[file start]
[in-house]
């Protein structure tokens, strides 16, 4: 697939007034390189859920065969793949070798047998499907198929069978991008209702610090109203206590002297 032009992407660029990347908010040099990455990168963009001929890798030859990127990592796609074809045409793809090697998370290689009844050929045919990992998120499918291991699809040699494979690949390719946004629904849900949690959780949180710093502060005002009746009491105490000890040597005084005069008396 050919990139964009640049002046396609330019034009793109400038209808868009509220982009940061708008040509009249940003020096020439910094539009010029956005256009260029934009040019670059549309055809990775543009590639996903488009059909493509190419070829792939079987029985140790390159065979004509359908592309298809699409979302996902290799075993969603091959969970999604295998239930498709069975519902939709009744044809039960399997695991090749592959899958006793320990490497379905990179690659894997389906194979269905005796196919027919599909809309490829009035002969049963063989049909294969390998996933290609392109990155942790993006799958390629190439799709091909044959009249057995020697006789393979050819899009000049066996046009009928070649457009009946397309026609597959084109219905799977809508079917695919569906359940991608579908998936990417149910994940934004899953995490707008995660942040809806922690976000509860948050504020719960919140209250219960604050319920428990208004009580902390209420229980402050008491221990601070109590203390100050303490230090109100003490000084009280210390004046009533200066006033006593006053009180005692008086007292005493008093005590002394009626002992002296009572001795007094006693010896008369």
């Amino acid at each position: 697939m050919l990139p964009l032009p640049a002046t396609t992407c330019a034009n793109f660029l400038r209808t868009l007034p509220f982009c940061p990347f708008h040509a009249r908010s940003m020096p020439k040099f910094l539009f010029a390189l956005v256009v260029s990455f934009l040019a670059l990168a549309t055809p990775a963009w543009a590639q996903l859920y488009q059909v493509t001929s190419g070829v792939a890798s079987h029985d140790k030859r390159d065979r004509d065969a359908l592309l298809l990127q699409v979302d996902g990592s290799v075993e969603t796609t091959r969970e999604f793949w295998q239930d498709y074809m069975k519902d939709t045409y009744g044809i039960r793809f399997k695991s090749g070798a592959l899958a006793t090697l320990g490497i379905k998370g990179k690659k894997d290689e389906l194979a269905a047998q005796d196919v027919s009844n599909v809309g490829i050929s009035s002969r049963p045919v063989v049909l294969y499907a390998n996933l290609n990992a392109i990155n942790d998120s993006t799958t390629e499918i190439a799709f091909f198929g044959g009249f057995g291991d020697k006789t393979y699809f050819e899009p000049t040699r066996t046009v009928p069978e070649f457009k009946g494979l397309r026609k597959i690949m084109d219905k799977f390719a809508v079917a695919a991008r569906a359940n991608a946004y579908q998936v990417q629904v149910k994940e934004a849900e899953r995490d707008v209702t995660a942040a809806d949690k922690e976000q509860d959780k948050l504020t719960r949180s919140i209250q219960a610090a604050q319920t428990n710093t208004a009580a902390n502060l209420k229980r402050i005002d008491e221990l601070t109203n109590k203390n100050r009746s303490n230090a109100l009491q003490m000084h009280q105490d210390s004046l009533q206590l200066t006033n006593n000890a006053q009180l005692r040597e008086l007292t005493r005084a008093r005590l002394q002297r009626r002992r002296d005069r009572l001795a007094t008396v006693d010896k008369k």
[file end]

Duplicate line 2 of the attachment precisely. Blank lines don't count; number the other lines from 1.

């Protein structure tokens, strides 16, 4: 697939007034390189859920065969793949070798047998499907198929069978991008209702610090109203206590002297 032009992407660029990347908010040099990455990168963009001929890798030859990127990592796609074809045409793809090697998370290689009844050929045919990992998120499918291991699809040699494979690949390719946004629904849900949690959780949180710093502060005002009746009491105490000890040597005084005069008396 050919990139964009640049002046396609330019034009793109400038209808868009509220982009940061708008040509009249940003020096020439910094539009010029956005256009260029934009040019670059549309055809990775543009590639996903488009059909493509190419070829792939079987029985140790390159065979004509359908592309298809699409979302996902290799075993969603091959969970999604295998239930498709069975519902939709009744044809039960399997695991090749592959899958006793320990490497379905990179690659894997389906194979269905005796196919027919599909809309490829009035002969049963063989049909294969390998996933290609392109990155942790993006799958390629190439799709091909044959009249057995020697006789393979050819899009000049066996046009009928070649457009009946397309026609597959084109219905799977809508079917695919569906359940991608579908998936990417149910994940934004899953995490707008995660942040809806922690976000509860948050504020719960919140209250219960604050319920428990208004009580902390209420229980402050008491221990601070109590203390100050303490230090109100003490000084009280210390004046009533200066006033006593006053009180005692008086007292005493008093005590002394009626002992002296009572001795007094006693010896008369």